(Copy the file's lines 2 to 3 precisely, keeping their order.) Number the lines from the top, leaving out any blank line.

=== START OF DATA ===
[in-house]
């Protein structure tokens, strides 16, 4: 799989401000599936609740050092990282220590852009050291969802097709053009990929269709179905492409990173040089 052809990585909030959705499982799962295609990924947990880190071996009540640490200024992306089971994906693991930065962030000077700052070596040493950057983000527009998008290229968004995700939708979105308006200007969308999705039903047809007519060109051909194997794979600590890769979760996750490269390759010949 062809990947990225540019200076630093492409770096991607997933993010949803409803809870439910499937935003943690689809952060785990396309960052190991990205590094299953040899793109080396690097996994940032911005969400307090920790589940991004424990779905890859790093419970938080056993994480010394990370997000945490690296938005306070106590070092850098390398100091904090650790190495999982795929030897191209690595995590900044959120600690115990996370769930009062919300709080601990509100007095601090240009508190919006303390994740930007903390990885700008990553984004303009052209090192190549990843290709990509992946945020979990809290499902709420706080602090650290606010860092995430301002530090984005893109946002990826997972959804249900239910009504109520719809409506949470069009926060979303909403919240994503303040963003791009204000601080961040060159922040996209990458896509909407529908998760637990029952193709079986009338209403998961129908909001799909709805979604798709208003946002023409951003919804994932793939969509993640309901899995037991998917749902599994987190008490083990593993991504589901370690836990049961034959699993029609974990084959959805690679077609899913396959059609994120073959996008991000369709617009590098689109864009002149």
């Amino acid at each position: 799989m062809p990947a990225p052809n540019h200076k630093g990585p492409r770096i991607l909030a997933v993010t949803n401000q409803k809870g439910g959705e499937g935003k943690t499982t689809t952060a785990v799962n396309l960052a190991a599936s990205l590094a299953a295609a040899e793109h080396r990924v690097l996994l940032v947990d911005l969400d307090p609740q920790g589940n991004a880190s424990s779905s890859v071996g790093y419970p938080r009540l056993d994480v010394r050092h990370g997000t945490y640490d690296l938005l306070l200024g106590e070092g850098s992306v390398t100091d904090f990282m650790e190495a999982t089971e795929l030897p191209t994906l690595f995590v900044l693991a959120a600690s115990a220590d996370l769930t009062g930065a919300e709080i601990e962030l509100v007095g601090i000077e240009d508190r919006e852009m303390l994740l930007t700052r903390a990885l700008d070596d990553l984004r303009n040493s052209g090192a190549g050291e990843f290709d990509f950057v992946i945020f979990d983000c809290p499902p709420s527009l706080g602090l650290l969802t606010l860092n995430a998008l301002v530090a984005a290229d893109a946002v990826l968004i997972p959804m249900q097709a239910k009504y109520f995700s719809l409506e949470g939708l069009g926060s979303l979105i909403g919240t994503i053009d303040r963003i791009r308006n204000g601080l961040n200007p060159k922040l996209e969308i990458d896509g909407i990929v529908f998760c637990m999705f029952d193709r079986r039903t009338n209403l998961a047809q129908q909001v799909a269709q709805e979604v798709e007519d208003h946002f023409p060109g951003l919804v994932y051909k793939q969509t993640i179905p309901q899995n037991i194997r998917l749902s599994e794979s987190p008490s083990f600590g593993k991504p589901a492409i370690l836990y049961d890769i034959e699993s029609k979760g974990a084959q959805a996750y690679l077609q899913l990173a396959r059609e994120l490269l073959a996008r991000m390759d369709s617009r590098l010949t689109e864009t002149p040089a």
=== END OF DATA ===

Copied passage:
């Protein structure tokens, strides 16, 4: 799989401000599936609740050092990282220590852009050291969802097709053009990929269709179905492409990173040089 052809990585909030959705499982799962295609990924947990880190071996009540640490200024992306089971994906693991930065962030000077700052070596040493950057983000527009998008290229968004995700939708979105308006200007969308999705039903047809007519060109051909194997794979600590890769979760996750490269390759010949 062809990947990225540019200076630093492409770096991607997933993010949803409803809870439910499937935003943690689809952060785990396309960052190991990205590094299953040899793109080396690097996994940032911005969400307090920790589940991004424990779905890859790093419970938080056993994480010394990370997000945490690296938005306070106590070092850098390398100091904090650790190495999982795929030897191209690595995590900044959120600690115990996370769930009062919300709080601990509100007095601090240009508190919006303390994740930007903390990885700008990553984004303009052209090192190549990843290709990509992946945020979990809290499902709420706080602090650290606010860092995430301002530090984005893109946002990826997972959804249900239910009504109520719809409506949470069009926060979303909403919240994503303040963003791009204000601080961040060159922040996209990458896509909407529908998760637990029952193709079986009338209403998961129908909001799909709805979604798709208003946002023409951003919804994932793939969509993640309901899995037991998917749902599994987190008490083990593993991504589901370690836990049961034959699993029609974990084959959805690679077609899913396959059609994120073959996008991000369709617009590098689109864009002149």
């Amino acid at each position: 799989m062809p990947a990225p052809n540019h200076k630093g990585p492409r770096i991607l909030a997933v993010t949803n401000q409803k809870g439910g959705e499937g935003k943690t499982t689809t952060a785990v799962n396309l960052a190991a599936s990205l590094a299953a295609a040899e793109h080396r990924v690097l996994l940032v947990d911005l969400d307090p609740q920790g589940n991004a880190s424990s779905s890859v071996g790093y419970p938080r009540l056993d994480v010394r050092h990370g997000t945490y640490d690296l938005l306070l200024g106590e070092g850098s992306v390398t100091d904090f990282m650790e190495a999982t089971e795929l030897p191209t994906l690595f995590v900044l693991a959120a600690s115990a220590d996370l769930t009062g930065a919300e709080i601990e962030l509100v007095g601090i000077e240009d508190r919006e852009m303390l994740l930007t700052r903390a990885l700008d070596d990553l984004r303009n040493s052209g090192a190549g050291e990843f290709d990509f950057v992946i945020f979990d983000c809290p499902p709420s527009l706080g602090l650290l969802t606010l860092n995430a998008l301002v530090a984005a290229d893109a946002v990826l968004i997972p959804m249900q097709a239910k009504y109520f995700s719809l409506e949470g939708l069009g926060s979303l979105i909403g919240t994503i053009d303040r963003i791009r308006n204000g601080l961040n200007p060159k922040l996209e969308i990458d896509g909407i990929v529908f998760c637990m999705f029952d193709r079986r039903t009338n209403l998961a047809q129908q909001v799909a269709q709805e979604v798709e007519d208003h946002f023409p060109g951003l919804v994932y051909k793939q969509t993640i179905p309901q899995n037991i194997r998917l749902s599994e794979s987190p008490s083990f600590g593993k991504p589901a492409i370690l836990y049961d890769i034959e699993s029609k979760g974990a084959q959805a996750y690679l077609q899913l990173a396959r059609e994120l490269l073959a996008r991000m390759d369709s617009r590098l010949t689109e864009t002149p040089a």